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Technical writing help

  1. Jan 2, 2012 #1
    I'm writing a report and I'm having trouble coming with the right words to describe a procedure.

    Is there a better way to say "Before wiring PB2 (pushbutton) to the relay, refer to the wiring label on the relay to find the relay socket terminals function." ?

    What I want to say is learn where the screws on the relay socket go to (coil, contacts etc) before wiring to it.

    http://www.o-digital.com/uploads/2226/2228-1/Relay_Socket_18F_3Z_C2_982.jpg [Broken]
     
    Last edited by a moderator: May 5, 2017
  2. jcsd
  3. Jan 2, 2012 #2
    Perhaps direct the reader to a set of schematics which will depict the function of each of the sockets?
     
  4. Jan 2, 2012 #3
    May not be much help but I would say that, in a report or set of instructions, it is not good to say "BEFORE........"
    I feel you should say what needs to be done in order !!!!
    Imagine a cake recipe.... put 4 eggs in a bowl, add flour , add water, before you put the eggs in the bowl take them from their shells....that sort of thing.
     
  5. Jan 2, 2012 #4
    The relay cube that can be inserted into the relay socket has a wiring label (kinda like a schematic) on it.
     
  6. Jan 2, 2012 #5

    AlephZero

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    I would say something like

    Look at the wiring label on the relay and identify the .... and .... terminals. (You might want to add something about HOW to identify them, e.g. the relevant color codes, symbols, or whatever). Then wire PB2 to these terminals.
     
  7. Jan 2, 2012 #6
    Then I think it would be suffice to merely prompt the reader to analyze the physical device before attempting to wire it.
     
  8. Jan 2, 2012 #7

    Averagesupernova

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    As someone who has done technical writing for electronic assembly and sub-assembly I have to say that no matter how clear it is made some idiot will find a way to mis-interpret it. Assembly sheets would be distributed at the beginning of a production run and if there was something that was unclear to an assembler they would question me on it and I would explain it to them with some handwritten notes added. Then at the end of the run these sheets would be turned in. I would ask if there are ANY other things that they don't understand and should be made more clear. The answer was no so I made the handwritten notes permanent. What do you suppose happened the next production run? The SAME assembler couldn't understand a different part of the procedure. Hmmmm, last run it was crystal clear and now suddenly you don't get it? After 5 or 6 production runs less than a couple of months apart? I wanted this employee gone so bad.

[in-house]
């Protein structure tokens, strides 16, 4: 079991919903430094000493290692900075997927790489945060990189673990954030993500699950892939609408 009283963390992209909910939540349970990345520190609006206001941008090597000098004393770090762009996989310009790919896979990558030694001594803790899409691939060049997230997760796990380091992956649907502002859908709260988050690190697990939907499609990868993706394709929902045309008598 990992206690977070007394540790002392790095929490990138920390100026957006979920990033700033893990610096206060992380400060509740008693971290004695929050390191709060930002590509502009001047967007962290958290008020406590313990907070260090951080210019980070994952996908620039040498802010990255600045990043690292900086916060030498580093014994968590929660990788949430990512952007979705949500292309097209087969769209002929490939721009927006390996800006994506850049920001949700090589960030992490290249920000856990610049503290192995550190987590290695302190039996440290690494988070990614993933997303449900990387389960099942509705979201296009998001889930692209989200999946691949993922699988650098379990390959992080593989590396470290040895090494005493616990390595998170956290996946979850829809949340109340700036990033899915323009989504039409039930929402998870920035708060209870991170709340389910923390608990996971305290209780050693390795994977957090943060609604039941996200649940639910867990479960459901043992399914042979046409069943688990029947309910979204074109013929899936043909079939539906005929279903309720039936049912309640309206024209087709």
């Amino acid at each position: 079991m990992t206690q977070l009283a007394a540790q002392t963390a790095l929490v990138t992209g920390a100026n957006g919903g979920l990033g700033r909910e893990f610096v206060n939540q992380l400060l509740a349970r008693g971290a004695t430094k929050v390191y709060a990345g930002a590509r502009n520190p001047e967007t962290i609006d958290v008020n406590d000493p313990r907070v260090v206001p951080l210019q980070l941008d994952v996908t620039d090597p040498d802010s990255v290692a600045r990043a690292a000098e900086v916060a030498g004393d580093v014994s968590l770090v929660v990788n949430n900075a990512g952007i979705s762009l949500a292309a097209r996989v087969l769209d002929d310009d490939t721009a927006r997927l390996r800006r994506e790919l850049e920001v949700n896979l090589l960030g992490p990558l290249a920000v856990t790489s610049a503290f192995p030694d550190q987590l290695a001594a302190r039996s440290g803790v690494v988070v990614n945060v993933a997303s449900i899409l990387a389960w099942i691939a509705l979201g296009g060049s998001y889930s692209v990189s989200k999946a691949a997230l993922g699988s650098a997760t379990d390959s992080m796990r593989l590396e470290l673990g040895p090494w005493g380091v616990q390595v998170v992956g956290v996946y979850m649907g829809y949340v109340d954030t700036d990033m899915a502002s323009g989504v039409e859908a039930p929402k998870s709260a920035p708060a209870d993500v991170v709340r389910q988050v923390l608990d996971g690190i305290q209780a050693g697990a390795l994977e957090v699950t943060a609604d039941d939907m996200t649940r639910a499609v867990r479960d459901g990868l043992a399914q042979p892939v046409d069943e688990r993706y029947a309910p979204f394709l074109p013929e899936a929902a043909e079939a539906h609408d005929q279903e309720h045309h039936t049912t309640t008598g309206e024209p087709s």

9. Jan 2, 2012 #8

    AlephZero

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    That works (sometimes!) for assembling flat-pack furniture, but not for anything that might be life-threatening. Not unless you want to get sued for damages, anyway.
     
  10. Jan 2, 2012 #9

    turbo

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    Technical writing is fraught with pitfalls. First, avoid writing in the passive voice. You will lose a lot of people that way.

    My method was to write up a step-by-step procedure (in a list format), and then turn that into prose, with explanations for *why* things should be done in a certain order, including the repercussions for screwing it up. You can include a version of the list before or after the prose, but you really need to get descriptive above and beyond the list. All concerns about safety for the humans and equipment involved ought to be laid out up-front, so there is no room for gross errors. Good luck.

    BTW, much of my technical writing was aimed at providing better documentation and system descriptions for the operators of Kraft chemical-recovery boilers in pulp mills. Those monsters generally operated at 600 psi to 900 psi and they could be pretty dangerous if feed-liquor fell out of acceptable solids-concentration parameters. I carried $1M in liability insurance just so I could write those manuals, though a disastrous boiler explosion would eat up the whole $1M in one shot.
     
  11. Jan 3, 2012 #10

    jim hardy

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    don't assume the reader will remember the pin-out long enough to wire it up.

    if you wish , give him a list of functions of pins

    but make your wiring directions one action per step -
    eg "connect red wire AA to coil+ , which is terminal 2 ."
    action first, location next
    order of sentence above tells him he'll need a screwdriver in one hand and red wire AA in other, then directs his eye to where to put them.

    little details like that make a procedure followable.
     
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